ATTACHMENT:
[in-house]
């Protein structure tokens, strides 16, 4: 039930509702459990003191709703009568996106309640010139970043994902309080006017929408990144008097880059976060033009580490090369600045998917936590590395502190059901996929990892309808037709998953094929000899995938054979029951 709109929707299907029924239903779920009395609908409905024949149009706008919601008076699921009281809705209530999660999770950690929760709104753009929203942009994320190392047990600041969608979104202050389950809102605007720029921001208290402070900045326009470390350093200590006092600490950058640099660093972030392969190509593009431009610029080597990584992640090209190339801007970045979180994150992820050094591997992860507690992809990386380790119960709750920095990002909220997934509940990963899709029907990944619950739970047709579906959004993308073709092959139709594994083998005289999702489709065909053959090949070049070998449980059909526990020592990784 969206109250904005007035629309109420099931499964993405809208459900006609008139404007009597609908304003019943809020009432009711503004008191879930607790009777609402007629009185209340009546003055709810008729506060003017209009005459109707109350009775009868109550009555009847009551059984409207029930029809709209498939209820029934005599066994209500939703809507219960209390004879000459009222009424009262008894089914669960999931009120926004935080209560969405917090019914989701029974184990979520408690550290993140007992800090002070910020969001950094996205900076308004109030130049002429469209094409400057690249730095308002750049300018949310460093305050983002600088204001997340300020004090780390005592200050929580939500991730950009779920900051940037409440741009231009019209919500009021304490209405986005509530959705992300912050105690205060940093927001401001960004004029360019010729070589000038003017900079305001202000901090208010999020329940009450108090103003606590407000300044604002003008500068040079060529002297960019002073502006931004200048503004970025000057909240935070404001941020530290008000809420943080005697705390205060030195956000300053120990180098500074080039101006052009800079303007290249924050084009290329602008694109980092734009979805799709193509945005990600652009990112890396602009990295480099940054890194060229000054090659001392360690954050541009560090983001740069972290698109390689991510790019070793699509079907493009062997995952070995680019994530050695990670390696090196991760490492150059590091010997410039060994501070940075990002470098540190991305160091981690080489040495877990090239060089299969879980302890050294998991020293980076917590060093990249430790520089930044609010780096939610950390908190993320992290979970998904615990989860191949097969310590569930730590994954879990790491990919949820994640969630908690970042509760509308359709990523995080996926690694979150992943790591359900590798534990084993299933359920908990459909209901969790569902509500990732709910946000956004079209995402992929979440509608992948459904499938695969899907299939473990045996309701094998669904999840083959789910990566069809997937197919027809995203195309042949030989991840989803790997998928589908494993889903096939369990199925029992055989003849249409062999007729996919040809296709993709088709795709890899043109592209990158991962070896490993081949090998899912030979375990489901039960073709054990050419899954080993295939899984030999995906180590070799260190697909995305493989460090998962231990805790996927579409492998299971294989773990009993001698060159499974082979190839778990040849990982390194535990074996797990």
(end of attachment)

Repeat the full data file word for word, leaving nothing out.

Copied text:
[in-house]
């Protein structure tokens, strides 16, 4: 039930509702459990003191709703009568996106309640010139970043994902309080006017929408990144008097880059976060033009580490090369600045998917936590590395502190059901996929990892309808037709998953094929000899995938054979029951 709109929707299907029924239903779920009395609908409905024949149009706008919601008076699921009281809705209530999660999770950690929760709104753009929203942009994320190392047990600041969608979104202050389950809102605007720029921001208290402070900045326009470390350093200590006092600490950058640099660093972030392969190509593009431009610029080597990584992640090209190339801007970045979180994150992820050094591997992860507690992809990386380790119960709750920095990002909220997934509940990963899709029907990944619950739970047709579906959004993308073709092959139709594994083998005289999702489709065909053959090949070049070998449980059909526990020592990784 969206109250904005007035629309109420099931499964993405809208459900006609008139404007009597609908304003019943809020009432009711503004008191879930607790009777609402007629009185209340009546003055709810008729506060003017209009005459109707109350009775009868109550009555009847009551059984409207029930029809709209498939209820029934005599066994209500939703809507219960209390004879000459009222009424009262008894089914669960999931009120926004935080209560969405917090019914989701029974184990979520408690550290993140007992800090002070910020969001950094996205900076308004109030130049002429469209094409400057690249730095308002750049300018949310460093305050983002600088204001997340300020004090780390005592200050929580939500991730950009779920900051940037409440741009231009019209919500009021304490209405986005509530959705992300912050105690205060940093927001401001960004004029360019010729070589000038003017900079305001202000901090208010999020329940009450108090103003606590407000300044604002003008500068040079060529002297960019002073502006931004200048503004970025000057909240935070404001941020530290008000809420943080005697705390205060030195956000300053120990180098500074080039101006052009800079303007290249924050084009290329602008694109980092734009979805799709193509945005990600652009990112890396602009990295480099940054890194060229000054090659001392360690954050541009560090983001740069972290698109390689991510790019070793699509079907493009062997995952070995680019994530050695990670390696090196991760490492150059590091010997410039060994501070940075990002470098540190991305160091981690080489040495877990090239060089299969879980302890050294998991020293980076917590060093990249430790520089930044609010780096939610950390908190993320992290979970998904615990989860191949097969310590569930730590994954879990790491990919949820994640969630908690970042509760509308359709990523995080996926690694979150992943790591359900590798534990084993299933359920908990459909209901969790569902509500990732709910946000956004079209995402992929979440509608992948459904499938695969899907299939473990045996309701094998669904999840083959789910990566069809997937197919027809995203195309042949030989991840989803790997998928589908494993889903096939369990199925029992055989003849249409062999007729996919040809296709993709088709795709890899043109592209990158991962070896490993081949090998899912030979375990489901039960073709054990050419899954080993295939899984030999995906180590070799260190697909995305493989460090998962231990805790996927579409492998299971294989773990009993001698060159499974082979190839778990040849990982390194535990074996797990």